Two qualifications should be briefly made here. First, the Bible does teach particularism — that one is saved only through conscious faith in Christ and what He did for us on the cross (see my article here). Secondly, we all naturally believe that the church we attend is the best one (otherwise we would attend church elsewhere) and this degree of “elitism” is just part of human nature.
One sign of bondage to manipulative leadership, however, is seen when this natural tendency is pressed to such an extreme that the congregants’ identity are so entwined with their, particular group that they think of themselves more as a member of that church than they do of themselves as followers of Jesus. They talk more of their church than they do of Christ, and they feel that attendance elsewhere will make them less of a Christian. They find it too difficult to “lower” themselves from the elevated status of affiliation with the “exceptional” ministry. Breaking free from such groups is generally a traumatic affair for those whose self-concept has been shaped by that affiliation.
“For when one says, ‘I am of Paul,’ and another, ‘I am of Apollos,’ are you not mere men? What then is Apollos? And what is Paul? Servants through whom you believed, even as the Lord gave opportunity to each one. I planted, Apollos watered, but God was causing the growth. So then neither the one who plants nor the one who waters is anything, but God who causes the growth.” — 1 Corinthians 3:4-7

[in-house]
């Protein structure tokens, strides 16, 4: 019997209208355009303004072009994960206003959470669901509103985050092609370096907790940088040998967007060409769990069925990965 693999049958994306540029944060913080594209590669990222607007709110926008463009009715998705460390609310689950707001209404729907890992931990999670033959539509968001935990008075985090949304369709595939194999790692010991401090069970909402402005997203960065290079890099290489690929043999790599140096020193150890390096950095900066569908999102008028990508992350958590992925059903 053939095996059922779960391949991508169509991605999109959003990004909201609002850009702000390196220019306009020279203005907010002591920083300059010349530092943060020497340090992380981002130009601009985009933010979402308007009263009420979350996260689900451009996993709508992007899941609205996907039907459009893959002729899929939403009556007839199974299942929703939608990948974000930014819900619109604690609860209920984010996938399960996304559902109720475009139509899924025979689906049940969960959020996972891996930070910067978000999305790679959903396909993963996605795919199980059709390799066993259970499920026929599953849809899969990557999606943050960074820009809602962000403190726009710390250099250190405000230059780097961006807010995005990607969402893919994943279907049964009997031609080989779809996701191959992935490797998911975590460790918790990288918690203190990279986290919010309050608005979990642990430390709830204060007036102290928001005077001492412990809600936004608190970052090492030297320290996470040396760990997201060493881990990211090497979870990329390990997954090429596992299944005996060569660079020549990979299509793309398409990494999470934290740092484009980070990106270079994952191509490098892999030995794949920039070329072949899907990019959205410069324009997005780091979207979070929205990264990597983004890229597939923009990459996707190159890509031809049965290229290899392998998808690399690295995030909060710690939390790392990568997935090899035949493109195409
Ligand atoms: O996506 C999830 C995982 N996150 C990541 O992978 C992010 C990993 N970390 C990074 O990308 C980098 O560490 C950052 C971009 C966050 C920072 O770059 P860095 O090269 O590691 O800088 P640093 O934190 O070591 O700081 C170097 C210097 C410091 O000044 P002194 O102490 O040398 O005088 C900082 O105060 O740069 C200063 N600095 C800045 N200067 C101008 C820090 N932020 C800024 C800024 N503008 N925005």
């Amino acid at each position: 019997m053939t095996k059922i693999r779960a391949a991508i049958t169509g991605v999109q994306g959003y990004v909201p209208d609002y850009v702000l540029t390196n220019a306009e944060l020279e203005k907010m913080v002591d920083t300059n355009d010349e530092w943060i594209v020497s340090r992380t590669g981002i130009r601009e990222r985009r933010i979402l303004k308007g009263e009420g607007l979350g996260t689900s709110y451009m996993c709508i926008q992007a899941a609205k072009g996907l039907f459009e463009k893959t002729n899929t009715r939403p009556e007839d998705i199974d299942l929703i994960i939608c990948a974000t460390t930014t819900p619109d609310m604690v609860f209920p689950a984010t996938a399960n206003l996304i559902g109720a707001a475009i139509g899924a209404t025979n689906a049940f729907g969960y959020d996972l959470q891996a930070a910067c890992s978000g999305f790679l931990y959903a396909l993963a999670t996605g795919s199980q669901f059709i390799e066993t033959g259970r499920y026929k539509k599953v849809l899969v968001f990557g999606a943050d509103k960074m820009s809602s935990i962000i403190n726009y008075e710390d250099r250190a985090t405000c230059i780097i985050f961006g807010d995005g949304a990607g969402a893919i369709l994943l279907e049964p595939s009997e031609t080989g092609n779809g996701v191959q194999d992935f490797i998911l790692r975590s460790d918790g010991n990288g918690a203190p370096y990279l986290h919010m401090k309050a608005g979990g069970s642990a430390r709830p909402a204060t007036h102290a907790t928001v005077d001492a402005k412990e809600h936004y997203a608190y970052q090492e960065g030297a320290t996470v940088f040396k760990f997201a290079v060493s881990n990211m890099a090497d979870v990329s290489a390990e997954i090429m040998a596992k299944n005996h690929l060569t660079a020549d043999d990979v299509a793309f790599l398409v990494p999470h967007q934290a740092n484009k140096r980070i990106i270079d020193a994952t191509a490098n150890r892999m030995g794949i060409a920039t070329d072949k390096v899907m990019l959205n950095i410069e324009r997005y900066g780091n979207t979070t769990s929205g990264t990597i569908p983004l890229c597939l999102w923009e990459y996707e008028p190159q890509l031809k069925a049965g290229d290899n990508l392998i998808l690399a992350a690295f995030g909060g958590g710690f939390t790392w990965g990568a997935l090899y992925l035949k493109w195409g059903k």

“Whoever exalts himself shall be humbled; and whoever humbles himself shall be exalted.” — Matthew 23:12
“Love is patient, love is kind and is not jealous; love does not brag and is not arrogant.” — 1 Corinthians 13:4
“But He gives a greater grace. Therefore it says, “God is opposed to the proud, but gives grace to the humble.'” — James 4:6
“When you have a large audience together under the direction of charismatic personalities (using ‘charismatic’ in the popular, secular sense) you are involved in what we might call the group dynamics of the crowd….The power of suggestion in an atmosphere of excitement is stronger than one might suppose. Doing what other people are doing is contagious in crowds. Not only does the crowd behavior follow an inner dynamic of its own, it is subject to the dominance of the partisan.” – Andrew Walker 4